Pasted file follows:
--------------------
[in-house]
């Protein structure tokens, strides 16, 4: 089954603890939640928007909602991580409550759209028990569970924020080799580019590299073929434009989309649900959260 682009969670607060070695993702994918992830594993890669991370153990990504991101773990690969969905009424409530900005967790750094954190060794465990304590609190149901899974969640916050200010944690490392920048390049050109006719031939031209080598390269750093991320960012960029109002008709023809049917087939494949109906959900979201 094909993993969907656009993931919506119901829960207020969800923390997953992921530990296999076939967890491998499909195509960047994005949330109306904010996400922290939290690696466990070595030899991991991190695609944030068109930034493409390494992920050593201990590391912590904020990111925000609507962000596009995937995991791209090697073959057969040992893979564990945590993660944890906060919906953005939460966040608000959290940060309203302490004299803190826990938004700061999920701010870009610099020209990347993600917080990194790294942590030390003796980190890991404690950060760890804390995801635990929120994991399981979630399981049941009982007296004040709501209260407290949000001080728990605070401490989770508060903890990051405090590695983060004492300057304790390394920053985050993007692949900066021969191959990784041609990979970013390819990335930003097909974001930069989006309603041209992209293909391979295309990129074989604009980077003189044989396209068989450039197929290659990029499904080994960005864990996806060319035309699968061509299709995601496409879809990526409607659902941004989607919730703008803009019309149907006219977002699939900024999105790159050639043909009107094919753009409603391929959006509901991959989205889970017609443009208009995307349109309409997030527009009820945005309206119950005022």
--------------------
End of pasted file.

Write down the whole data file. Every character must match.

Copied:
[in-house]
């Protein structure tokens, strides 16, 4: 089954603890939640928007909602991580409550759209028990569970924020080799580019590299073929434009989309649900959260 682009969670607060070695993702994918992830594993890669991370153990990504991101773990690969969905009424409530900005967790750094954190060794465990304590609190149901899974969640916050200010944690490392920048390049050109006719031939031209080598390269750093991320960012960029109002008709023809049917087939494949109906959900979201 094909993993969907656009993931919506119901829960207020969800923390997953992921530990296999076939967890491998499909195509960047994005949330109306904010996400922290939290690696466990070595030899991991991190695609944030068109930034493409390494992920050593201990590391912590904020990111925000609507962000596009995937995991791209090697073959057969040992893979564990945590993660944890906060919906953005939460966040608000959290940060309203302490004299803190826990938004700061999920701010870009610099020209990347993600917080990194790294942590030390003796980190890991404690950060760890804390995801635990929120994991399981979630399981049941009982007296004040709501209260407290949000001080728990605070401490989770508060903890990051405090590695983060004492300057304790390394920053985050993007692949900066021969191959990784041609990979970013390819990335930003097909974001930069989006309603041209992209293909391979295309990129074989604009980077003189044989396209068989450039197929290659990029499904080994960005864990996806060319035309699968061509299709995601496409879809990526409607659902941004989607919730703008803009019309149907006219977002699939900024999105790159050639043909009107094919753009409603391929959006509901991959989205889970017609443009208009995307349109309409997030527009009820945005309206119950005022």